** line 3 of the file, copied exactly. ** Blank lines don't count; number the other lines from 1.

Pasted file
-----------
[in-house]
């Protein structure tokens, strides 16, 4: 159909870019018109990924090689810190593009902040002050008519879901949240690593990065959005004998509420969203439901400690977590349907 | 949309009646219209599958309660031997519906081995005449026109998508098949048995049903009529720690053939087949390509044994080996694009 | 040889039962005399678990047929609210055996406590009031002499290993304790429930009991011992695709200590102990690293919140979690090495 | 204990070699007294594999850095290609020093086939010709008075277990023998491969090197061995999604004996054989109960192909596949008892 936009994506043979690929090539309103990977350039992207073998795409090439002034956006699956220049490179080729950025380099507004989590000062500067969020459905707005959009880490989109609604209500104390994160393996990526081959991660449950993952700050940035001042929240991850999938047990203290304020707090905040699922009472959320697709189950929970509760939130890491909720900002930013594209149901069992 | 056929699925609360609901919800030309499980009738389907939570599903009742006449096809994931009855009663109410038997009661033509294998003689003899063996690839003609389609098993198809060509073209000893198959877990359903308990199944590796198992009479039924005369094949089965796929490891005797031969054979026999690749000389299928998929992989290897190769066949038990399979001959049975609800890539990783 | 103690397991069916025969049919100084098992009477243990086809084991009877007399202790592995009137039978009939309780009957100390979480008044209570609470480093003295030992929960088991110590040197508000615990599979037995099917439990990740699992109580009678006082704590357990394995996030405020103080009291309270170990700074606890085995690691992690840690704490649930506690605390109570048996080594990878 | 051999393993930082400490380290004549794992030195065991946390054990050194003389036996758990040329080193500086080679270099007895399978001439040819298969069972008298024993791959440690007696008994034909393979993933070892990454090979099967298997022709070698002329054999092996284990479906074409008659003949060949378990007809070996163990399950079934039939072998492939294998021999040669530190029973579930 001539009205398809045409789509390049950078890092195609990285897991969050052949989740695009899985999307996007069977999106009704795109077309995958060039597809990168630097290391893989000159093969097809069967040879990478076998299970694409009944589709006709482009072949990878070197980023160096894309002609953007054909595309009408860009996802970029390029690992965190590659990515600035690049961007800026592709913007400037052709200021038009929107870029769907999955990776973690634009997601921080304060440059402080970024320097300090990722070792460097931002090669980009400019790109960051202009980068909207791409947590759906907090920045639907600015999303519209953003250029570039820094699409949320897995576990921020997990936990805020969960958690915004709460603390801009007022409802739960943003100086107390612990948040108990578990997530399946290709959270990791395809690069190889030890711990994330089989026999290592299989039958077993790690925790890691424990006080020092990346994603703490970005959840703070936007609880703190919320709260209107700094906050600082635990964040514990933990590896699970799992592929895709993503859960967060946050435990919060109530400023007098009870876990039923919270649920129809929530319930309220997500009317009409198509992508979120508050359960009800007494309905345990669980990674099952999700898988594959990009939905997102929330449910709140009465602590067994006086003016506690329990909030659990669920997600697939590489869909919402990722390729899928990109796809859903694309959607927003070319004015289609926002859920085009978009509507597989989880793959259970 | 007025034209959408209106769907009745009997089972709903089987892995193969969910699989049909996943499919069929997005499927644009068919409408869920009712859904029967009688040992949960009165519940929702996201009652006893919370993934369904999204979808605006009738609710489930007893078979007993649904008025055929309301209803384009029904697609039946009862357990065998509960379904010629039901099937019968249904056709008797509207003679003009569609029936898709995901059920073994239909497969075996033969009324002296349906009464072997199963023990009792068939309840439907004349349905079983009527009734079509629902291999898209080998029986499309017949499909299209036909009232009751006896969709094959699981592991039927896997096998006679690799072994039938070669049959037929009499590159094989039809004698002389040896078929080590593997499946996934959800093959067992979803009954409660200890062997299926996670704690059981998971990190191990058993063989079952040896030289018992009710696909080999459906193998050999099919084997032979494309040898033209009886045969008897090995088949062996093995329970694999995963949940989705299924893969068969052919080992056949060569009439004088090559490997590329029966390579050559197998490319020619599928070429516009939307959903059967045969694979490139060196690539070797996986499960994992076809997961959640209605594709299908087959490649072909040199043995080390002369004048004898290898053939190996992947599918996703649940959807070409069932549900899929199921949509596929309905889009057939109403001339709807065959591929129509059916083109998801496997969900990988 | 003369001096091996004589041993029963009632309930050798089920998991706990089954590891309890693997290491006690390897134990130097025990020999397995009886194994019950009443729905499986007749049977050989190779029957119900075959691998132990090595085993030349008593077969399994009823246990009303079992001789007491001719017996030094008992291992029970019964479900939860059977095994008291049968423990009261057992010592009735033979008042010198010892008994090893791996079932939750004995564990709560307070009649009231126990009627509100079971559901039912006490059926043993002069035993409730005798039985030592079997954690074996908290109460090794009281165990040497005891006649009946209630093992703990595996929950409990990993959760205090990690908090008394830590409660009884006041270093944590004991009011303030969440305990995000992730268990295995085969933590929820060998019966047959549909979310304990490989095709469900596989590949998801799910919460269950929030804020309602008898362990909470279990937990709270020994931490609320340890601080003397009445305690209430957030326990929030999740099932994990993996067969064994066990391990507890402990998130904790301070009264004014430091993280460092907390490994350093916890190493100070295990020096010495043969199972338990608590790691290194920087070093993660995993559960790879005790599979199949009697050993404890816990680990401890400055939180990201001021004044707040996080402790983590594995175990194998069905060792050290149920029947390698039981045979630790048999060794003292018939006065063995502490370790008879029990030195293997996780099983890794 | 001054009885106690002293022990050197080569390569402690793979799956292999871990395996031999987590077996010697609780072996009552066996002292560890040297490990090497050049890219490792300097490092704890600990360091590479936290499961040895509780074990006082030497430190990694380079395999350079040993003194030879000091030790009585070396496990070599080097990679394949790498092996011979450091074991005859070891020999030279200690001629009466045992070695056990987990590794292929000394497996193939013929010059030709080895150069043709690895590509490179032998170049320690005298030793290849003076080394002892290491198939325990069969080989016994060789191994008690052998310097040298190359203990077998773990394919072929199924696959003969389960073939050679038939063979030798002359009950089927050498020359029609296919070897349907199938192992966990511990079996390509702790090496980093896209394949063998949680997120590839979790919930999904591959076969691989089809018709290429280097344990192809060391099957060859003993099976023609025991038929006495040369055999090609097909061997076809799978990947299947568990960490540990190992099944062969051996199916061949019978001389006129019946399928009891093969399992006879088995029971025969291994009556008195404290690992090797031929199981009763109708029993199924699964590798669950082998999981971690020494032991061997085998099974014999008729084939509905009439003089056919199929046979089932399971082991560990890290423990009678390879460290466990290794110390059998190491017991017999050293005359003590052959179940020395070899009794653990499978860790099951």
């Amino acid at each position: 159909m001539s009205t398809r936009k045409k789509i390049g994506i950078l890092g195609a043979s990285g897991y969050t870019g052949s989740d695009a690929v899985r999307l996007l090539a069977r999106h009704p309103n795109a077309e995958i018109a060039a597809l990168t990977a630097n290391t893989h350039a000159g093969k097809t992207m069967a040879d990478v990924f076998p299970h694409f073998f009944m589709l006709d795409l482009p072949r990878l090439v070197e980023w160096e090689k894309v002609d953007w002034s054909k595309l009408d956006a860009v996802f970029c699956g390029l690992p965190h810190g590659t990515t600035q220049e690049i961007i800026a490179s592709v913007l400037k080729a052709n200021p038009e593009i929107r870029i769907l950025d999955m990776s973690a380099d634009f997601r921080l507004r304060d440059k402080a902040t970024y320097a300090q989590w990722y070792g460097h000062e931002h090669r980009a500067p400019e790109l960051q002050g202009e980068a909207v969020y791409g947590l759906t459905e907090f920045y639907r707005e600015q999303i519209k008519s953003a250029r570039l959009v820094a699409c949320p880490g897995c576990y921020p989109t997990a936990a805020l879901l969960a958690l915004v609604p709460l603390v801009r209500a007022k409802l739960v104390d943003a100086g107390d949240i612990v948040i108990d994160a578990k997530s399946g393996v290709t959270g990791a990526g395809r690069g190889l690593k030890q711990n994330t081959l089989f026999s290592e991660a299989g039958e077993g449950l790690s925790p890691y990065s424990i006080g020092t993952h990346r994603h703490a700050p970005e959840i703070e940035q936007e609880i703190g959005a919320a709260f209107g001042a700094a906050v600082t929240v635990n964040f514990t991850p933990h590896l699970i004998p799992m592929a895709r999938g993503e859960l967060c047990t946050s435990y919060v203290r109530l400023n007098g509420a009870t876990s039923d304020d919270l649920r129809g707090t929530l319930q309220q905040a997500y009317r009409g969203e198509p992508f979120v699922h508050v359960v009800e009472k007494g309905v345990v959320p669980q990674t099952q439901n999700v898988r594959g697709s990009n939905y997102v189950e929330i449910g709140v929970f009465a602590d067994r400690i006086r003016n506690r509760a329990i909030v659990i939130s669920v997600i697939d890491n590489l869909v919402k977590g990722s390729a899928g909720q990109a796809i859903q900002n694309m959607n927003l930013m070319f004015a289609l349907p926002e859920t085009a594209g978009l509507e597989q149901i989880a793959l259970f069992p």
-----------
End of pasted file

């Amino acid at each position: 159909m001539s009205t398809r936009k045409k789509i390049g994506i950078l890092g195609a043979s990285g897991y969050t870019g052949s989740d695009a690929v899985r999307l996007l090539a069977r999106h009704p309103n795109a077309e995958i018109a060039a597809l990168t990977a630097n290391t893989h350039a000159g093969k097809t992207m069967a040879d990478v990924f076998p299970h694409f073998f009944m589709l006709d795409l482009p072949r990878l090439v070197e980023w160096e090689k894309v002609d953007w002034s054909k595309l009408d956006a860009v996802f970029c699956g390029l690992p965190h810190g590659t990515t600035q220049e690049i961007i800026a490179s592709v913007l400037k080729a052709n200021p038009e593009i929107r870029i769907l950025d999955m990776s973690a380099d634009f997601r921080l507004r304060d440059k402080a902040t970024y320097a300090q989590w990722y070792g460097h000062e931002h090669r980009a500067p400019e790109l960051q002050g202009e980068a909207v969020y791409g947590l759906t459905e907090f920045y639907r707005e600015q999303i519209k008519s953003a250029r570039l959009v820094a699409c949320p880490g897995c576990y921020p989109t997990a936990a805020l879901l969960a958690l915004v609604p709460l603390v801009r209500a007022k409802l739960v104390d943003a100086g107390d949240i612990v948040i108990d994160a578990k997530s399946g393996v290709t959270g990791a990526g395809r690069g190889l690593k030890q711990n994330t081959l089989f026999s290592e991660a299989g039958e077993g449950l790690s925790p890691y990065s424990i006080g020092t993952h990346r994603h703490a700050p970005e959840i703070e940035q936007e609880i703190g959005a919320a709260f209107g001042a700094a906050v600082t929240v635990n964040f514990t991850p933990h590896l699970i004998p799992m592929a895709r999938g993503e859960l967060c047990t946050s435990y919060v203290r109530l400023n007098g509420a009870t876990s039923d304020d919270l649920r129809g707090t929530l319930q309220q905040a997500y009317r009409g969203e198509p992508f979120v699922h508050v359960v009800e009472k007494g309905v345990v959320p669980q990674t099952q439901n999700v898988r594959g697709s990009n939905y997102v189950e929330i449910g709140v929970f009465a602590d067994r400690i006086r003016n506690r509760a329990i909030v659990i939130s669920v997600i697939d890491n590489l869909v919402k977590g990722s390729a899928g909720q990109a796809i859903q900002n694309m959607n927003l930013m070319f004015a289609l349907p926002e859920t085009a594209g978009l509507e597989q149901i989880a793959l259970f069992p």